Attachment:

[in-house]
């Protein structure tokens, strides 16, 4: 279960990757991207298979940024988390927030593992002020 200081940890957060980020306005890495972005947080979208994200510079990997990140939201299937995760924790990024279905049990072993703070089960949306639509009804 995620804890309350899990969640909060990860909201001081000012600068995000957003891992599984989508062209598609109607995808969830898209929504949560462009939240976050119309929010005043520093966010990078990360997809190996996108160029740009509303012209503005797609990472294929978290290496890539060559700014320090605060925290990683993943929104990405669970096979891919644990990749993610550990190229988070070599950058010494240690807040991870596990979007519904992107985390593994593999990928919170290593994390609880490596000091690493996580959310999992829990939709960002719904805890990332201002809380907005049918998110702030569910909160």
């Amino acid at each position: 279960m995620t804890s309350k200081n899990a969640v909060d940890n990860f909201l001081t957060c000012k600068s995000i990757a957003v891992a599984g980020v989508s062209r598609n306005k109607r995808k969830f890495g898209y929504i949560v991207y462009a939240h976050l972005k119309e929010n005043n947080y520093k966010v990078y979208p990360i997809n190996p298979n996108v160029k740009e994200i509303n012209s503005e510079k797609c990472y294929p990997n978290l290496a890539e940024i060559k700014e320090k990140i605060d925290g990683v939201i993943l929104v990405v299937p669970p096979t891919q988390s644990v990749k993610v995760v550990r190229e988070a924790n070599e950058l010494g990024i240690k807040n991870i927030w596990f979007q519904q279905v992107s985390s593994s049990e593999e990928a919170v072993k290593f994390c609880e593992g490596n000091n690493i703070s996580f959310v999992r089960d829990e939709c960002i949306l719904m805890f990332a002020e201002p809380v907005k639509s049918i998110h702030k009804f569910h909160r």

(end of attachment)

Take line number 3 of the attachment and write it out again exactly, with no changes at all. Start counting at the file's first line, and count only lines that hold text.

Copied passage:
């Amino acid at each position: 279960m995620t804890s309350k200081n899990a969640v909060d940890n990860f909201l001081t957060c000012k600068s995000i990757a957003v891992a599984g980020v989508s062209r598609n306005k109607r995808k969830f890495g898209y929504i949560v991207y462009a939240h976050l972005k119309e929010n005043n947080y520093k966010v990078y979208p990360i997809n190996p298979n996108v160029k740009e994200i509303n012209s503005e510079k797609c990472y294929p990997n978290l290496a890539e940024i060559k700014e320090k990140i605060d925290g990683v939201i993943l929104v990405v299937p669970p096979t891919q988390s644990v990749k993610v995760v550990r190229e988070a924790n070599e950058l010494g990024i240690k807040n991870i927030w596990f979007q519904q279905v992107s985390s593994s049990e593999e990928a919170v072993k290593f994390c609880e593992g490596n000091n690493i703070s996580f959310v999992r089960d829990e939709c960002i949306l719904m805890f990332a002020e201002p809380v907005k639509s049918i998110h702030k009804f569910h909160r």